Collateral Attack on Order Nixing Attempt to Enforce $700K Settlement Offer Fails – IL 1st Dist.

The First District appeals court recently examined the collateral attack doctrine – which immunizes a court’s judgment from challenge in a separate judicial proceeding – in a case flowing from failed settlement talks.

The defendants in Tielke v. Auto Owners Insurance Company, 2019 IL App(1st) 181756, four years after a 2013 personal injury suit was filed, made an eve-of-trial verbal offer to settle for $700,000.

The plaintiff’s counsel verbally accepted the offer the next day before trial started.  Defendants’ counsel responded by saying “offer withdrawn.”

After plaintiff’s motion to enforce the settlement offer was denied by the personal injury case trial judge, the case proceeded to trial. Plaintiff was awarded less than half of the withdrawn $700,000 offer.  The trial judge told the plaintiff’s counsel he should file a breach of contract action at a later date.

A few weeks later, plaintiff did just that: it filed a separate breach of contract action to recover the difference between the withdrawn offer and the personal injury case judgment (about $400,000). The theory was that defendant breached an enforceable agreement to settle the personal injury suit.

The trial court dismissed the breach of contract action on defendant’s Section 2-619 motion.  The basis for the motion was that the breach of contract suit was an improper collateral attack on an order (the one denying the motion to enforce settlement) entered in the 2013 personal injury suit.

Affirming, the First District held that under the collateral attack doctrine, a court’s final judgment can only be attacked through direct appeal or a post-judgment motion to reconsider or to vacate the judgment.  735 ILCS 5/2-1203, 2-1301, 2-1401, etc.

The collateral attack rule bars later lawsuits that would effectively modify a former adjudication in another lawsuit. Both final and interlocutory (non-final) orders are immune from collateral attack. [¶31]

The appeals court found that by filing a separate breach of contract action, the plaintiff was trying to end-run the order denying her motion to enforce the settlement agreement in the 2013 personal injury suit.  Plaintiff failed to either move to reconsider the denial of her motion to enforce the settlement (which she could have done under Code Section 2-1203) or file a notice of appeal (pursuant to Rule 303).

By failing to file a motion to vacate the personal injury case court’s order denying the settlement motion or to appeal from the order, plaintiff failed to preserve the issue (whether the motion to enforce was properly denied) for review.  This precluded a later challenge to the order in subsequent litigation.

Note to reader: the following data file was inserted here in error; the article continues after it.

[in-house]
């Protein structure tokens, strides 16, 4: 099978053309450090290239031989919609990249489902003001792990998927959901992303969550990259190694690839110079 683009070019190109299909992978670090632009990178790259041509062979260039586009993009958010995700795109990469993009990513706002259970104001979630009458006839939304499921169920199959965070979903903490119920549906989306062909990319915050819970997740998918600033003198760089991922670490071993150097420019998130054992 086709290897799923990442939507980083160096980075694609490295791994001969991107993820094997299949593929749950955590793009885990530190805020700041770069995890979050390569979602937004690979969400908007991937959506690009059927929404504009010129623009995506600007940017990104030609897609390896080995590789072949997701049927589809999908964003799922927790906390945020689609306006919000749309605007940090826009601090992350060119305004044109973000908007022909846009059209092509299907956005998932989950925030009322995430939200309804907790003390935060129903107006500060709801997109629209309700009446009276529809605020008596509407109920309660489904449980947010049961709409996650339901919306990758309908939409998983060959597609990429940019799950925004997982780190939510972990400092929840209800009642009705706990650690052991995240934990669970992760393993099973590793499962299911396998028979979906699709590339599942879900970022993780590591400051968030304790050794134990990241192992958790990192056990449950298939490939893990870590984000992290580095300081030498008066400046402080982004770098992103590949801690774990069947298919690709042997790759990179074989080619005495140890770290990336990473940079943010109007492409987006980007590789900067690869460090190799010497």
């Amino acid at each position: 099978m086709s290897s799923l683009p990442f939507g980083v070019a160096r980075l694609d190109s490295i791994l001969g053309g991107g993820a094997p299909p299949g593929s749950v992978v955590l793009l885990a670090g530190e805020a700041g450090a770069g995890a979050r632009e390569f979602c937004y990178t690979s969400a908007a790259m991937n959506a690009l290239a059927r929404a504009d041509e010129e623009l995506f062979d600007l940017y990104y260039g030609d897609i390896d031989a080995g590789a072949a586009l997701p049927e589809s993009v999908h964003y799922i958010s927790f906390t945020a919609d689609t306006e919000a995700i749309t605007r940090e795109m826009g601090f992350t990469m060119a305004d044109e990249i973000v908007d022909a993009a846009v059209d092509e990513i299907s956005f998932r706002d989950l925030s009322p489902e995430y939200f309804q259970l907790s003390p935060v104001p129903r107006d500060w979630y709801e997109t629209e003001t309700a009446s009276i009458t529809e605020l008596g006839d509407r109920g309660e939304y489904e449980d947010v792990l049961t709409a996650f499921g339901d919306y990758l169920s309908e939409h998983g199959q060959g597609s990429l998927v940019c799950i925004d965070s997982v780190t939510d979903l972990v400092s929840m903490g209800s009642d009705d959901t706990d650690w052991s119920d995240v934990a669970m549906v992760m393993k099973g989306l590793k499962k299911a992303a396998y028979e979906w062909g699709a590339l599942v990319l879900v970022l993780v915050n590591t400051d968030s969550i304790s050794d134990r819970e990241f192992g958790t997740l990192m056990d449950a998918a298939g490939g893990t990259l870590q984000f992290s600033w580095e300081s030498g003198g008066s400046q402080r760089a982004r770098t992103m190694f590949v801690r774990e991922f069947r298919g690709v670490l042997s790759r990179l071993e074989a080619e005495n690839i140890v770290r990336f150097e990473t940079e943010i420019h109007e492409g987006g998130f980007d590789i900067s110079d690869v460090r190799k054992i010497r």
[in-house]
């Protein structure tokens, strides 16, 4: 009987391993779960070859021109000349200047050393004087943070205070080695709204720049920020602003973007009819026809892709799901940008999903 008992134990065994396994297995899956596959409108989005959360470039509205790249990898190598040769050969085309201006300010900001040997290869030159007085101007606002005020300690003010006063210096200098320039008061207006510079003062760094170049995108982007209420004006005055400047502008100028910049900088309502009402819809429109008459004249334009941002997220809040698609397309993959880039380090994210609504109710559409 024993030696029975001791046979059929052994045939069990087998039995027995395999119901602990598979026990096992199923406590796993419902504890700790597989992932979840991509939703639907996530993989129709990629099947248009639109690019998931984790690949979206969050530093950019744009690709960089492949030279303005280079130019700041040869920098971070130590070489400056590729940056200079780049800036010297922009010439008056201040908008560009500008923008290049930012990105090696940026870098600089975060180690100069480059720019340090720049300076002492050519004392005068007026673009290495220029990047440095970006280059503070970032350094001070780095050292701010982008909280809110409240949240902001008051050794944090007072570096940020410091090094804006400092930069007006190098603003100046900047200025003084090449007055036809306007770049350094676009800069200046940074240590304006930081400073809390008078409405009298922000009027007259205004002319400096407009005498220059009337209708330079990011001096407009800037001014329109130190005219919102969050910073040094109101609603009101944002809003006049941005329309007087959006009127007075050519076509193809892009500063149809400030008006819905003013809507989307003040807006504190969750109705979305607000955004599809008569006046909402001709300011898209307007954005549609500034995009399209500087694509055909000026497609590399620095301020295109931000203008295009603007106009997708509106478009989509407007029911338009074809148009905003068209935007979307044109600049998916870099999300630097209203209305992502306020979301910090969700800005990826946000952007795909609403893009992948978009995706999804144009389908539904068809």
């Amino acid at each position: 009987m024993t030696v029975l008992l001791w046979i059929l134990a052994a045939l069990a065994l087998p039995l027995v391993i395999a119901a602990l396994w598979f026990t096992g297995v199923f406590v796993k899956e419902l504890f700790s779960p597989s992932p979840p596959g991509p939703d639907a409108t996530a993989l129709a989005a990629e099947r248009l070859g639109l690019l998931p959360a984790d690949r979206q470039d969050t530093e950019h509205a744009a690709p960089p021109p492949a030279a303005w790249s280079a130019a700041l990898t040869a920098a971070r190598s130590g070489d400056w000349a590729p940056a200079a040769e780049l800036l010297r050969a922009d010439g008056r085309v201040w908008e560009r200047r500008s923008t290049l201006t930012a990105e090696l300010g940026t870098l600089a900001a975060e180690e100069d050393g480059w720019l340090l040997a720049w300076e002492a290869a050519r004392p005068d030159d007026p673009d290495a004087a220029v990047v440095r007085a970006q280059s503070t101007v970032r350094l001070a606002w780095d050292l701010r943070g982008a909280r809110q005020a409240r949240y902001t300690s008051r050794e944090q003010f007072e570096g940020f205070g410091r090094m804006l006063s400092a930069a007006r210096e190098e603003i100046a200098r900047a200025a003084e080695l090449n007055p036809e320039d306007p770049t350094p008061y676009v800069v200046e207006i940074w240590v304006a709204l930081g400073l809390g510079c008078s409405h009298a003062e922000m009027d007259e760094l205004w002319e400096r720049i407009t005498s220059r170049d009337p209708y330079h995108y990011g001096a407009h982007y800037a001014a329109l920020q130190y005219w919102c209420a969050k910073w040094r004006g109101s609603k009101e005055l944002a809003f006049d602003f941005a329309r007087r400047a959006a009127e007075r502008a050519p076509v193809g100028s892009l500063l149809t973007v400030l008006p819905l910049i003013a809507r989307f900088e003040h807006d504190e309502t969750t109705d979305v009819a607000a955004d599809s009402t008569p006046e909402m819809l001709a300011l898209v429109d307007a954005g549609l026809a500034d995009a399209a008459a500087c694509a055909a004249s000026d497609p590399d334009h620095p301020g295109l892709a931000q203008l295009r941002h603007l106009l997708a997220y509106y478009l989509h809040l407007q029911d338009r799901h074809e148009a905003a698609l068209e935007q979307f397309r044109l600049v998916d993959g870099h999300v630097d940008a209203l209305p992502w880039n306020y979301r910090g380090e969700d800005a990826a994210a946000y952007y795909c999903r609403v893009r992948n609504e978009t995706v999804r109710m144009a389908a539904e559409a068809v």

The court also rejected plaintiff’s argument premised on the personal injury case judge’s erroneous advice: that the plaintiff should proceed with the trial and later file a breach of contract action. The appeals court cited Illinois Supreme Court precedent that held “a party should not be excused from following rules intended to preserve issues for review by relying on a trial court’s erroneous belief.” [¶ 43], citing to Bonhomme v. St. James, 2012 IL 112393, 26 (2012).

Afterwords:

Tielke illustrates in sharp relief how crucial it is for litigants to properly preserve issues for review and to exhaust all avenues to challenge a trial court’s order.  Here, the plaintiff should have either moved to reconsider the personal injury judge’s denial of the motion to enforce the oral settlement agreement or directly appealed the order. In the same case.

Instead, by following the trial court’s flawed advice and filing a subsequent lawsuit, the plaintiff’s claim was barred by the collateral attack doctrine.

 

 

Don’t Confuse Joint Tenancy with Tenancy-By-Entirety Ownership – Indiana Court Cautions

Title to real estate is typically held in one of three ways: tenancy in common, joint tenancy and tenancy by the entirety.

The salient characteristic of tenancy in common is that each owner holds a ½ interest in the property and that upon an owner’s death, his/her share passes to his/her heir.

Joint tenancy’s hallmark is its survivorship feature: when a joint tenant dies, his/her share passes to the surviving joint tenant. The deceased’s interest will not pass to an heir.